(Last) Signs of Life
At some destinations of deportations,
those who were persecuted were allowed to send and receive postcards. Despite strict conditions and censorship, these postcards give us an insight into the emotions and feelings of those who were deported from Hamburg: their hopes, fears, worries, homesickness, and longing for friends and relatives.
The Hamburg State Archive holds over 350 postcards that reached Hamburg from different ghettos and concentration camps. A few of them were unable to be delivered, often due to the fact that the intended recipients had already been themselves deported.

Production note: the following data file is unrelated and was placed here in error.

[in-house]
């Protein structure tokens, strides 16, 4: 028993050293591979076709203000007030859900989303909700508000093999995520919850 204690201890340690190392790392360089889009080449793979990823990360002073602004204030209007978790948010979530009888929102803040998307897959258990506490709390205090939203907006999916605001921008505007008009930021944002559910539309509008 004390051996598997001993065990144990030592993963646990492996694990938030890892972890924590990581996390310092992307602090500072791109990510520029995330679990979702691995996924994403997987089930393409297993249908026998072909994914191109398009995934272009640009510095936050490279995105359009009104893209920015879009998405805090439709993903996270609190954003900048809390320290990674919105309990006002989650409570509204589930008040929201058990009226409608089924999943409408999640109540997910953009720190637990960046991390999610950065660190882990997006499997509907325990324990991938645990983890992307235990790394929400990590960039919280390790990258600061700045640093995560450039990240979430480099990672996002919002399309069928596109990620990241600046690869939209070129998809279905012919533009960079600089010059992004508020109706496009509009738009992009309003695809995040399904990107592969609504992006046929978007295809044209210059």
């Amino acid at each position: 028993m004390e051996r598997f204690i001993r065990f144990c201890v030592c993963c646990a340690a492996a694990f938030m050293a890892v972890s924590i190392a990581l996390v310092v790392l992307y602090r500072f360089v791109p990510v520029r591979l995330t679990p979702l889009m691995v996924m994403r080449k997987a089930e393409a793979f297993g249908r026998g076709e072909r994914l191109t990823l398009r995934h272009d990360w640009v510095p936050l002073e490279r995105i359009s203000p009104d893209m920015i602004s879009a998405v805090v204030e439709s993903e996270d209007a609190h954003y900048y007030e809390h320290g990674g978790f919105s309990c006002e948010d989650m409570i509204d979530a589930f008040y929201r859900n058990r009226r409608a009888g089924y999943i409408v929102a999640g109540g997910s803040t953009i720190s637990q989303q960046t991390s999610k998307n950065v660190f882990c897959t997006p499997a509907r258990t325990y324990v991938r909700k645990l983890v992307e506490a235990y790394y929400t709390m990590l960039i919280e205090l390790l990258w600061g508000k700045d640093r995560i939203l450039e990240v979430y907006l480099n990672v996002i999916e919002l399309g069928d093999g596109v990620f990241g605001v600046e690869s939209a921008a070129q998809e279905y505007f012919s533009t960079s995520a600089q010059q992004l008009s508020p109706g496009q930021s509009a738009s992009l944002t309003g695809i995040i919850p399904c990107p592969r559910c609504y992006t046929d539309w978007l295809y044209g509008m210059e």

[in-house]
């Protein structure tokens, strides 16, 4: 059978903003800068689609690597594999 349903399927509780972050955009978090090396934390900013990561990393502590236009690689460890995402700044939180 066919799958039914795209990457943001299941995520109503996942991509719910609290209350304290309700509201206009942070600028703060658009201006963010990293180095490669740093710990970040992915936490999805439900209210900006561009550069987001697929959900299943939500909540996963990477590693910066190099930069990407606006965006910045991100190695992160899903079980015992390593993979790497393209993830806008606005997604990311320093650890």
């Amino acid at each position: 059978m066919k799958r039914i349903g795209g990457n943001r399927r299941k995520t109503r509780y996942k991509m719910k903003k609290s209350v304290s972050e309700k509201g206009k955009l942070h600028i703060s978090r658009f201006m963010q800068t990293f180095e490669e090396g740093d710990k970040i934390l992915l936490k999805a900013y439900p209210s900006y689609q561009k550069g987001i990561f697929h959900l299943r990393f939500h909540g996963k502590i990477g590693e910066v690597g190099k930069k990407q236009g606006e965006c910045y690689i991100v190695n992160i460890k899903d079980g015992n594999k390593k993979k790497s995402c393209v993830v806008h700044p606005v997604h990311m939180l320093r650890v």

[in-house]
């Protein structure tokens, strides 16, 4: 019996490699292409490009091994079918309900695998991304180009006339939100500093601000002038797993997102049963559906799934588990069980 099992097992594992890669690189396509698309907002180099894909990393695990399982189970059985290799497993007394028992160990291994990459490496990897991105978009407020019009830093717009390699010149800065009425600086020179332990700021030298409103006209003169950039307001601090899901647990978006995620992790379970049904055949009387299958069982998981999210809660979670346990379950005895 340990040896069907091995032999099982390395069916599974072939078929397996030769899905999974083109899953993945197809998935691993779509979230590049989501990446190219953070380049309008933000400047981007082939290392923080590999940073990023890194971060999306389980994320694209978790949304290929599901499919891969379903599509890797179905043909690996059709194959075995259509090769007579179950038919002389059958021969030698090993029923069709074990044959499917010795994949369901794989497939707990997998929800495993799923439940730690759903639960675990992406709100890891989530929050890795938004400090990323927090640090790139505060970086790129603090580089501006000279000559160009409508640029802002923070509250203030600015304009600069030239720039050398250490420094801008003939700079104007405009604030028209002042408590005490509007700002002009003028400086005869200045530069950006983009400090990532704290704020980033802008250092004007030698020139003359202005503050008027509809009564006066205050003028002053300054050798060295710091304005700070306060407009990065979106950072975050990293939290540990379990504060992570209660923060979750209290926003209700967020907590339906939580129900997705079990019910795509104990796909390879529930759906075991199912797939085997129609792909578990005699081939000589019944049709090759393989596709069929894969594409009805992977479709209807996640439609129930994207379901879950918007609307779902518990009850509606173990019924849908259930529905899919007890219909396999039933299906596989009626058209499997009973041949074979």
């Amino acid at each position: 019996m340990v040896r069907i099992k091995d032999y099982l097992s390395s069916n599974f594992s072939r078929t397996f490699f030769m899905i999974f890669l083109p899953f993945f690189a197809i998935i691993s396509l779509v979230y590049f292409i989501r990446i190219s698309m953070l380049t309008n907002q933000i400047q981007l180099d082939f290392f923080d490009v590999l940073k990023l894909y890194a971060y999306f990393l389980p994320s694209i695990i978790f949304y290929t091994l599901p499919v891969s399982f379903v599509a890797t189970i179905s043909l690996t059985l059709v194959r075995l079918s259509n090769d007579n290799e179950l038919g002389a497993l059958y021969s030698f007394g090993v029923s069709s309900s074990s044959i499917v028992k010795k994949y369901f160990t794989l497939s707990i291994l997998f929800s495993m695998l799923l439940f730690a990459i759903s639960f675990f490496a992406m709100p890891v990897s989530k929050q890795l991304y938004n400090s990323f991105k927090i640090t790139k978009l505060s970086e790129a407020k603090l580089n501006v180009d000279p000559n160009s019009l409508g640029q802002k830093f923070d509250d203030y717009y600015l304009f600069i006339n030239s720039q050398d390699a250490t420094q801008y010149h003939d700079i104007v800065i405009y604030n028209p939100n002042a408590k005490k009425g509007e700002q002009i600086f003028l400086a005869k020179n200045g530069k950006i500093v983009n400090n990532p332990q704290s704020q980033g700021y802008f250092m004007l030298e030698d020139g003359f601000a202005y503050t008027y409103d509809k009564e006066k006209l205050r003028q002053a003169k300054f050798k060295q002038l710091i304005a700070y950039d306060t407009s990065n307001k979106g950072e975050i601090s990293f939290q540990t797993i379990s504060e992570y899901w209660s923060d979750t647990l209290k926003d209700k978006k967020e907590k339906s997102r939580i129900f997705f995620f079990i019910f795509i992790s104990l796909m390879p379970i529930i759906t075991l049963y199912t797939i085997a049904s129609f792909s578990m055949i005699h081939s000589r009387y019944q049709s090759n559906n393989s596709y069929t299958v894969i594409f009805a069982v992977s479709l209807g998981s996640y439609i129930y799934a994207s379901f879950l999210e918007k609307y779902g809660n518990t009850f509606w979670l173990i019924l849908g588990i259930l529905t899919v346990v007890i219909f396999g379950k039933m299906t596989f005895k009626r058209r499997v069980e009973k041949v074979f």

The postcards were not hidden from the population of Hamburg: they were part of the regular mail and postal workers delivered them directly.
A few postcards were never sent from the ghettos or concentration camps and stayed in the post offices. Amongst them were 200 cards addressed to Hamburg from the Litzmannstadt ghetto. They can be found today in the Archive in Łódź, Poland.
More than 8,000 Sinti and Roma as well as Jewish people from Hamburg and Northern Germany were affected by the deportations to Ghettos, concentration camps, and extermination camps. For most of them the transport began at the Hannoverscher Bahnhof.